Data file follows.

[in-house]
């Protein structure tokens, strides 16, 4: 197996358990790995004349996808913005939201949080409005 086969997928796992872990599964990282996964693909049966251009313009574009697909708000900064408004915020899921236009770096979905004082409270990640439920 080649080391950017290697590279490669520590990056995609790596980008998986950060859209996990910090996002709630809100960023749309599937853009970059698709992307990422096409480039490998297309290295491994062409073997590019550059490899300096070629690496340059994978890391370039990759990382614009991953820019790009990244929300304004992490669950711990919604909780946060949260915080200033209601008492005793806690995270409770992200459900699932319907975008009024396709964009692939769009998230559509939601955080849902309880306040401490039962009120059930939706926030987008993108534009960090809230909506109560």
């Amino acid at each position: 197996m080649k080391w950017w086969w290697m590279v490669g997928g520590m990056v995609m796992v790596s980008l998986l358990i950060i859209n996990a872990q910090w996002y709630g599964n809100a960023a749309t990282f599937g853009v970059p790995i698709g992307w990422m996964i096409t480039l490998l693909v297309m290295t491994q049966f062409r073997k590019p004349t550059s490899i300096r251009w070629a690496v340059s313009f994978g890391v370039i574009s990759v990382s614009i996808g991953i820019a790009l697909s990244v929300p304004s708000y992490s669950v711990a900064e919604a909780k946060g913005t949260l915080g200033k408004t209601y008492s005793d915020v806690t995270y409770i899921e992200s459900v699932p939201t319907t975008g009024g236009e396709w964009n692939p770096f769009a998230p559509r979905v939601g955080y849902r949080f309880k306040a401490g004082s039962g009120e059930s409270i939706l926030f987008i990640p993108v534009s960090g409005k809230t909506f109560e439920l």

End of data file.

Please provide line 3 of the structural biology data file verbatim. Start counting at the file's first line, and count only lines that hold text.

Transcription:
């Amino acid at each position: 197996m080649k080391w950017w086969w290697m590279v490669g997928g520590m990056v995609m796992v790596s980008l998986l358990i950060i859209n996990a872990q910090w996002y709630g599964n809100a960023a749309t990282f599937g853009v970059p790995i698709g992307w990422m996964i096409t480039l490998l693909v297309m290295t491994q049966f062409r073997k590019p004349t550059s490899i300096r251009w070629a690496v340059s313009f994978g890391v370039i574009s990759v990382s614009i996808g991953i820019a790009l697909s990244v929300p304004s708000y992490s669950v711990a900064e919604a909780k946060g913005t949260l915080g200033k408004t209601y008492s005793d915020v806690t995270y409770i899921e992200s459900v699932p939201t319907t975008g009024g236009e396709w964009n692939p770096f769009a998230p559509r979905v939601g955080y849902r949080f309880k306040a401490g004082s039962g009120e059930s409270i939706l926030f987008i990640p993108v534009s960090g409005k809230t909506f109560e439920l």